Sir Walter Scott once said: “Look back and smile on perils past.”
You can make what you want of that quote; he may simply have been urging us to take pleasure in surpassing any disturbing or difficult times, which we may have endured. But, I tend to believe, what with Scott’s fondness of times gone by; he was urging us to look not only within ourselves, but at the past collectively.
History is a fascinating and truly captivating subject, but it makes me wonder, what about the history we are creating? Will it be as enthralling as that of our ancestors? Will our descendants look back in awe at what we have achieved?
Something tells me, that in the future, our time will be looked on as ultimately boring. And here is why: Information is meticulously documented now and has been for decades really. Even more so since Sir Tim Berners-Lee created the World Wide Web. That will surely be a huge talking point for historians in the future. The thing is everything is recorded in detail to the nano-second nowadays.
Historians of the future will be able to play video of events, saying exactly who was where, when, and why each and every event they decide to study happened. Which is great for educational purposes, however, won’t be so great for the imaginative people of our future, or the argumentative who love nothing more than a good debate.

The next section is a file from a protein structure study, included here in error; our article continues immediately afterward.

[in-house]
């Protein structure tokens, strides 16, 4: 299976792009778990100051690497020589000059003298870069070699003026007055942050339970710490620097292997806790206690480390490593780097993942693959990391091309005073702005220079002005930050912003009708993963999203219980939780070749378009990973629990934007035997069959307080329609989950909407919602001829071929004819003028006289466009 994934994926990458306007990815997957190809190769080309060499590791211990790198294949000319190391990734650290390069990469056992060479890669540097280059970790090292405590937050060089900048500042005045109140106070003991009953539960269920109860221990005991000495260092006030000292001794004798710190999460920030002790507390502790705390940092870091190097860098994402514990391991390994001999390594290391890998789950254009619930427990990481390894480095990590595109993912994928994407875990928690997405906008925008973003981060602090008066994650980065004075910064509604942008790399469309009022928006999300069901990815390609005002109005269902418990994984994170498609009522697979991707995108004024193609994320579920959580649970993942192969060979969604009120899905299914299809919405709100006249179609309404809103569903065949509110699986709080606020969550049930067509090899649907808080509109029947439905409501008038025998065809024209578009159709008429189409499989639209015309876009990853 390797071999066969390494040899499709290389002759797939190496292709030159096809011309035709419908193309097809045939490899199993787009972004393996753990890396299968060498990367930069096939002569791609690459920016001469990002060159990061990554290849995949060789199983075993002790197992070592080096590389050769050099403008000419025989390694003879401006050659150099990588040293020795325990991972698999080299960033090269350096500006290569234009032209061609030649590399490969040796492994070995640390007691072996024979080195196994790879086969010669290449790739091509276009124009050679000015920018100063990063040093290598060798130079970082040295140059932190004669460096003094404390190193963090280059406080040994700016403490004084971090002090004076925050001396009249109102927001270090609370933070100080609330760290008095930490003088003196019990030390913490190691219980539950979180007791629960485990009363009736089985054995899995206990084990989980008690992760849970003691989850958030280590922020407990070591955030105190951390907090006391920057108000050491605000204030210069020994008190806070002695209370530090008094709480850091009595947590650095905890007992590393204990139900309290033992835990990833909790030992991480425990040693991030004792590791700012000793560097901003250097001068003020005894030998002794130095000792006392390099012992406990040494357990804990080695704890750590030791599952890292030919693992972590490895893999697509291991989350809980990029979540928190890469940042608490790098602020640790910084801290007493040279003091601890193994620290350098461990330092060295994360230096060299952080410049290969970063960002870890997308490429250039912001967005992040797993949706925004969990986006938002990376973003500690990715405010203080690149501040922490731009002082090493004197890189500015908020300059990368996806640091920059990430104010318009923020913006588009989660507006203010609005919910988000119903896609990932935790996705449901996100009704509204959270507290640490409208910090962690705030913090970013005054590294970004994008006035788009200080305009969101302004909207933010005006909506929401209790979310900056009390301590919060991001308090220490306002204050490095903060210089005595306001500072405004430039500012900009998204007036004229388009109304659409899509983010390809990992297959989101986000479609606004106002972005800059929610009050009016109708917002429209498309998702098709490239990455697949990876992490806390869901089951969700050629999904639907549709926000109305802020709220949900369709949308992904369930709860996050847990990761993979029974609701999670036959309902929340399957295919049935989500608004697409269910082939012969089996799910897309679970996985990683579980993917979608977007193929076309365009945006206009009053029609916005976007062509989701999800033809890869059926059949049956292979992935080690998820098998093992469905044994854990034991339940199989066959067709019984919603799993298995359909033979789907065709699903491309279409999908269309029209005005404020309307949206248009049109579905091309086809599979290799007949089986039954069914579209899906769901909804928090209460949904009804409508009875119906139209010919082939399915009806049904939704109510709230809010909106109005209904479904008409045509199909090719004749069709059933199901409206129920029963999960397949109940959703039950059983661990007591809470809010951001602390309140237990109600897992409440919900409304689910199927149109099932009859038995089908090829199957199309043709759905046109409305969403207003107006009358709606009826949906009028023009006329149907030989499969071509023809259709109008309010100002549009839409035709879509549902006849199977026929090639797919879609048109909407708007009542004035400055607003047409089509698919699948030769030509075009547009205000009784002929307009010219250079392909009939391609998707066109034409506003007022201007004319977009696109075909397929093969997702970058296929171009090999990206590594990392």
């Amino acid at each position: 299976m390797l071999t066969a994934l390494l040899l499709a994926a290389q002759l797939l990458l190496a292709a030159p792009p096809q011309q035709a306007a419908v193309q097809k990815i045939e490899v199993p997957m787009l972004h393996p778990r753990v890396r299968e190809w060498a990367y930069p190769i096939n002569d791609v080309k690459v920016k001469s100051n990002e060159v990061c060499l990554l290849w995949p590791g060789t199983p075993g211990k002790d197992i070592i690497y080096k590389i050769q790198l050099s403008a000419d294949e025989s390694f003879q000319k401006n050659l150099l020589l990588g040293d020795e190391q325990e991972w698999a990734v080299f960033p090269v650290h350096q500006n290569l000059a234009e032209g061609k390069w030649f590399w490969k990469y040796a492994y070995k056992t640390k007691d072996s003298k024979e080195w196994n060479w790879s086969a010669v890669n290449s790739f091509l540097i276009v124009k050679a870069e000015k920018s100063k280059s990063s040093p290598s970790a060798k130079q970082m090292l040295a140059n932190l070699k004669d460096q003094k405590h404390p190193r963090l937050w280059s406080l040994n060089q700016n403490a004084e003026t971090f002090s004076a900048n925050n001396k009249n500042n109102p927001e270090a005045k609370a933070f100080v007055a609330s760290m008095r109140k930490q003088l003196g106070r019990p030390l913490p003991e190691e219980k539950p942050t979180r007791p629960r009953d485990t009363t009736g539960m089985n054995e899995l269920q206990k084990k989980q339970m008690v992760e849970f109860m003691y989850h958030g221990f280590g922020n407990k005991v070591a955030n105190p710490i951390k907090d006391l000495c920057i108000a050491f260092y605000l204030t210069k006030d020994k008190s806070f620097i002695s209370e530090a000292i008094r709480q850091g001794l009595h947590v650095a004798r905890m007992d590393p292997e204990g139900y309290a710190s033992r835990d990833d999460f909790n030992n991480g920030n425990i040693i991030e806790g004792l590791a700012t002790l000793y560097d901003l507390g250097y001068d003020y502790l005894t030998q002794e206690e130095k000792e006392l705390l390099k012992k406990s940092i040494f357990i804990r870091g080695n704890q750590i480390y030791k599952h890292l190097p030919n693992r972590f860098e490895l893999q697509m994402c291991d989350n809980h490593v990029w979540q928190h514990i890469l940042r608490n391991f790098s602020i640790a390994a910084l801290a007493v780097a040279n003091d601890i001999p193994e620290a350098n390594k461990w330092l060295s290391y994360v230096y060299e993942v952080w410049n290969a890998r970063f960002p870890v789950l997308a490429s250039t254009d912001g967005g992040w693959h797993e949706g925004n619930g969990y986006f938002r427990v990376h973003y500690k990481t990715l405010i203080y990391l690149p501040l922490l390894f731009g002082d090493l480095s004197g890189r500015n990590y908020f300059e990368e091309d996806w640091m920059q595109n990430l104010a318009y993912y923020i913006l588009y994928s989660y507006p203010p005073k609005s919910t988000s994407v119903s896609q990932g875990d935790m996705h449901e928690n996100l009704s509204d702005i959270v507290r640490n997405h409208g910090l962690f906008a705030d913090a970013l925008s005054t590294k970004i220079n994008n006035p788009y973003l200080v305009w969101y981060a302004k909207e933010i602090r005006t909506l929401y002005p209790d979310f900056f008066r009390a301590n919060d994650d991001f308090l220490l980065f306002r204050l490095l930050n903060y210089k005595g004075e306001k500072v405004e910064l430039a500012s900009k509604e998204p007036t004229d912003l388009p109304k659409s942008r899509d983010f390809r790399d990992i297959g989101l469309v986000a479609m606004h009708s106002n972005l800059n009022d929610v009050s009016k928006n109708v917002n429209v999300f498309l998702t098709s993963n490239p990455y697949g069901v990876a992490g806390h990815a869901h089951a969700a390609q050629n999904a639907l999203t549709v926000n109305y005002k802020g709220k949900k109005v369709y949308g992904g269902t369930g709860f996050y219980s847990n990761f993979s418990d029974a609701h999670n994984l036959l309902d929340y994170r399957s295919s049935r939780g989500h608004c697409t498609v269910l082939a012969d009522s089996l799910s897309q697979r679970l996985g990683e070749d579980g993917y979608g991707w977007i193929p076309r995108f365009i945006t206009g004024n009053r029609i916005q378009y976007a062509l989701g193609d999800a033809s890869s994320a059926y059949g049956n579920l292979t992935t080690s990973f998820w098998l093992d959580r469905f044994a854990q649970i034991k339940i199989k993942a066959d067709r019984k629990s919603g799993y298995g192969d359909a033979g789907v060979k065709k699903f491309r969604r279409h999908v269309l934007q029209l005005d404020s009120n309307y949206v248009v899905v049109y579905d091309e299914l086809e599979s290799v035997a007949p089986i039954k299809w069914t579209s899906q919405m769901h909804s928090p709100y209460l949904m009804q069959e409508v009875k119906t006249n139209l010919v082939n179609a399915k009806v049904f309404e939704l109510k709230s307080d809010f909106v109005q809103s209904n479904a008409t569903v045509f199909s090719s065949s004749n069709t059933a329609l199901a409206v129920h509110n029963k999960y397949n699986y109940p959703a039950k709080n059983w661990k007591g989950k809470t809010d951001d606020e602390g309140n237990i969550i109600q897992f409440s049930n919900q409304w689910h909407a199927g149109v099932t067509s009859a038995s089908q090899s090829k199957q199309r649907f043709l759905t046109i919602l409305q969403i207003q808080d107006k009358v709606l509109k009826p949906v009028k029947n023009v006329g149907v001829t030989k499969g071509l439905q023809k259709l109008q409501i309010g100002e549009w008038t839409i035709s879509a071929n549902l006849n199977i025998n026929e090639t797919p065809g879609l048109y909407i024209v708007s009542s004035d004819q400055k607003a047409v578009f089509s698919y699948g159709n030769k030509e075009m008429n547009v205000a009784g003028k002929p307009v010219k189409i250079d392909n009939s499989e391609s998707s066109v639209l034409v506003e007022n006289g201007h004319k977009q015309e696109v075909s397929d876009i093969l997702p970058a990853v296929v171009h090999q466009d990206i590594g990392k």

You see, that’s what history is about, at least for me anyway, and the wonder and mystery adds to the romanticism of it all. Stories such as the one about the great Carthaginian commander Hannibal, who during the second Punic War marched an army and war elephants over the Pyrenees and the Alps into northern Italy. Or the legend of outlaw Robin Hood, who is said to have defied the kingdom by stealing from the rich and giving to the poor. Sure, there is no way of telling whether Robin Hood was a myth or the real deal, but again it’s the mystery that’s so appealing about the story.
There are historians of the past, Herodotus (the father of history) of Ancient Greece, Tacitus the Roman historian, who wrote of Britain: “Who were the original inhabitants of Britain, whether they were indigenous or foreign, is, as usual among barbarians, little known. We can follow the texts of these famous historians from our past and many others like them, but really it’s up to us to imagine what life was like for our ancestors. In the future, all it will take is the touch of a button and our descendants will be able to watch the things we were doing, it will all be there visually for them, to take in and decipher.
The way I see it is that’s a rather boring way to view history and I’m not sure whether that would make Sir Walter smile.